Warmer weather in May brought an increase in the prices of frequently purchased goods and services. AIER’s Everyday Price Index rose 0.3 percent after falling 0.8 percent in April. The Consumer Price Index, the government’s broader measure of prices, climbed 0.1 percent last month on a seasonally adjusted basis. (See Charts 1 and 2 for long-term and month-by-month comparisons of the EPI and CPI.)
Household fuel and utilities, which rose 1.4 percent in May, drove the EPI’s climb. Prices in this category typically surge during the spring and summer as Americans use more electricity to cool off their homes. Electricity prices should peak over the next few months and begin to dwindle in the fall.
Refineries are also coming back to full utilization after closing for standard maintenance repairs in the spring. All this will keep the Brent Crude oil spot price lower than it was at this time last year. At press time, regular gasoline price is $3.63 per gallon, equivalent to the average price from last month.
While energy prices went up in May, the prices of most everyday consumer products continued to soften. Prescription drugs fell 0.8 percent, while personal care products decreased 0.5 percent. Falling import prices helped propel this decline. (See AIER’s June Inflation Report.) American manufacturers are reluctant to charge more for consumer goods if it would mean losing business to foreign producers.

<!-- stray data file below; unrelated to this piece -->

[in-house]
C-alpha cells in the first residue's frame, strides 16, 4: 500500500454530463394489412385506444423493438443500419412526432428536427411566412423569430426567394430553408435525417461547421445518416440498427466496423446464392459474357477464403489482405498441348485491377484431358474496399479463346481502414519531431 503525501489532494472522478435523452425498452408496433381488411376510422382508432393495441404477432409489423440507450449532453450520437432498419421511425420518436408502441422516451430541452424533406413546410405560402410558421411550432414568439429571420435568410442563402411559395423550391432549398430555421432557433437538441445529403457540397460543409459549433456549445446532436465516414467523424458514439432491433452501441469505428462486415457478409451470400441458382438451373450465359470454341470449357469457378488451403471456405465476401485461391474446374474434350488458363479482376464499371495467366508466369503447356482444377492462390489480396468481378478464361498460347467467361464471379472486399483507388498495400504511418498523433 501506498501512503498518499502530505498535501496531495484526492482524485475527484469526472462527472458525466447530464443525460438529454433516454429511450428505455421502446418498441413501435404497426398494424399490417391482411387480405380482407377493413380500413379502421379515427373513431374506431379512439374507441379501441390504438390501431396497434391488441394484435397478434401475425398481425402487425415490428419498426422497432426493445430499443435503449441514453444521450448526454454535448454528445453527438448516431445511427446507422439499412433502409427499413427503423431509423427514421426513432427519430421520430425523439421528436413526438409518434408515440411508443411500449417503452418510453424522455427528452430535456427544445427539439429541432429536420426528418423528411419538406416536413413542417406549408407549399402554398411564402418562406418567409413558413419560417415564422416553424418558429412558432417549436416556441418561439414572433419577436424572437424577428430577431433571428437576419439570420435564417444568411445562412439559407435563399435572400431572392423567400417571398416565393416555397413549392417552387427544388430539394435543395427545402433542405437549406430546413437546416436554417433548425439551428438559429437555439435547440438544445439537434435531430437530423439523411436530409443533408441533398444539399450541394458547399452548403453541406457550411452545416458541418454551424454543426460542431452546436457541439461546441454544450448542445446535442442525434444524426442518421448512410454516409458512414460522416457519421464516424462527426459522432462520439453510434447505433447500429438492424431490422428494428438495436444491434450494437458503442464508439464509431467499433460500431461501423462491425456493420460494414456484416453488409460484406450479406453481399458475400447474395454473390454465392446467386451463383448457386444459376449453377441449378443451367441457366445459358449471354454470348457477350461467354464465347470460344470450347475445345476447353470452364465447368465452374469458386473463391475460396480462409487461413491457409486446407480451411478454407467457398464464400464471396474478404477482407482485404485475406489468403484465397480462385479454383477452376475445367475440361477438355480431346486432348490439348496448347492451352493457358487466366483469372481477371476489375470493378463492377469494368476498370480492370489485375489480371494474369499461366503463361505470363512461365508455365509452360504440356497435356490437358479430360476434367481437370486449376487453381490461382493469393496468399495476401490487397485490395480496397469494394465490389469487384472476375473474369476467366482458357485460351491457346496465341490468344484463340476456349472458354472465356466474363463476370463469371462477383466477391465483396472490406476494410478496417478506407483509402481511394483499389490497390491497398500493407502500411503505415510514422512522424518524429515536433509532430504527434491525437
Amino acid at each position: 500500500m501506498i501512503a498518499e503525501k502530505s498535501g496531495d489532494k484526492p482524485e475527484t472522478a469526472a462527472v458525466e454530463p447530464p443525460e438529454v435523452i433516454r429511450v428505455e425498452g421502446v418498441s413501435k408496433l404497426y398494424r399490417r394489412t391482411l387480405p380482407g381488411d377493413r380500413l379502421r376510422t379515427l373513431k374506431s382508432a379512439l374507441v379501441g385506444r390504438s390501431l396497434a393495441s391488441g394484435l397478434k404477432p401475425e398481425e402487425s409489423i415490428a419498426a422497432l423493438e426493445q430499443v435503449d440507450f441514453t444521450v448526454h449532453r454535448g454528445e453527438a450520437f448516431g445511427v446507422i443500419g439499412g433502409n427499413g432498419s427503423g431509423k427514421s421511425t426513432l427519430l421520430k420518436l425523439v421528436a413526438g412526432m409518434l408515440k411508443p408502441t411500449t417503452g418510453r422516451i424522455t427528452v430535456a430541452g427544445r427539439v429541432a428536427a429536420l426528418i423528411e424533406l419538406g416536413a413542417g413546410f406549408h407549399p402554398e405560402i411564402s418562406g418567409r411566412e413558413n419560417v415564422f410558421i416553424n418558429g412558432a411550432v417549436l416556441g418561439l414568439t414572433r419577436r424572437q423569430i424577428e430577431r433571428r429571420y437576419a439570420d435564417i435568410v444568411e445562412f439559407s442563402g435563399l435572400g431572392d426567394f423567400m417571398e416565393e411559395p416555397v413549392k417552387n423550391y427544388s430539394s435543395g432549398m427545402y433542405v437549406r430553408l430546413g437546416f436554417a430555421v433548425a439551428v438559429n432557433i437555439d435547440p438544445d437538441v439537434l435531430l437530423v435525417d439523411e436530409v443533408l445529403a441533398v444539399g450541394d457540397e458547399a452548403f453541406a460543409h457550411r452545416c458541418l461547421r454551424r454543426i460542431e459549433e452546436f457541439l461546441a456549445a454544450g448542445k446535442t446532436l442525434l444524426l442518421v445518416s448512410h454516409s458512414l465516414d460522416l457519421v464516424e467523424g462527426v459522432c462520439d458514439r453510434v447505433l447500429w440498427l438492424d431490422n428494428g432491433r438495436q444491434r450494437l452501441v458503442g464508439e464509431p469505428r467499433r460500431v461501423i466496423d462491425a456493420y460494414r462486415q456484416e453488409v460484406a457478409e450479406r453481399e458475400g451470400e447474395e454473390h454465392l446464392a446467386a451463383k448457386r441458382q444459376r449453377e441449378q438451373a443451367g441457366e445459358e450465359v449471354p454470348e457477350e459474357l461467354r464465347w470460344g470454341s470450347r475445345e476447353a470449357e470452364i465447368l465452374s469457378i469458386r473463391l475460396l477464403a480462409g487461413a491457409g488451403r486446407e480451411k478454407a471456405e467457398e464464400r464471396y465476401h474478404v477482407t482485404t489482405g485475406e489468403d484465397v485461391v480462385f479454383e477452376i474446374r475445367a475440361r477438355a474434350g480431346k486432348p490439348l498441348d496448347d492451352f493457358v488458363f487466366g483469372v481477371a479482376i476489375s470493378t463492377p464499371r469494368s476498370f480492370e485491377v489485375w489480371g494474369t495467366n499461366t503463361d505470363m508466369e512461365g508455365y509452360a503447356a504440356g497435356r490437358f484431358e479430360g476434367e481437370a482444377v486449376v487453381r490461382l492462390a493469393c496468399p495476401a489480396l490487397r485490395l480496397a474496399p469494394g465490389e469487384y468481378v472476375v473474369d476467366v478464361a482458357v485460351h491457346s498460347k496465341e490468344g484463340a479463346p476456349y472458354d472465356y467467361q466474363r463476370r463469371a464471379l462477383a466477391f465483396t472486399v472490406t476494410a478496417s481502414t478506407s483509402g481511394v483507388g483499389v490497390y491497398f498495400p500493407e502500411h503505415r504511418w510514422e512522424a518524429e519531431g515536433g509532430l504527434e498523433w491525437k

The service sector is less vulnerable to import prices. Personal care services were unchanged last month, and the price of food consumed away from home increased 0.2 percent.
While normal seasonal inflation drove much of the EPI’s upswing in May, its 0.7 percent increase over the past 12 months suggests that broad-based inflationary pressures are also at work. The CPI, which places more weight on housing prices, rose 1.4 percent over the past 12 months.
About the EPI
AIER’s Everyday Price Index (EPI) measures the changing prices of frequently purchased items like food and utilities. We do this by selecting the prices of goods and services from the thousands collected monthly by the Bureau of Labor Statistics in computing its Consumer Price Index. The EPI basket contains only prices of goods and services that Americans typically buy at least once a month, excluding contractually fixed purchases such as mortgages. Our staff economists weight each EPI category in proportion to its share of Americans’ average monthly expenditures. In order to better reflect the out-of-pocket prices that consumers experience on a daily basis, the EPI does not seasonally adjust prices.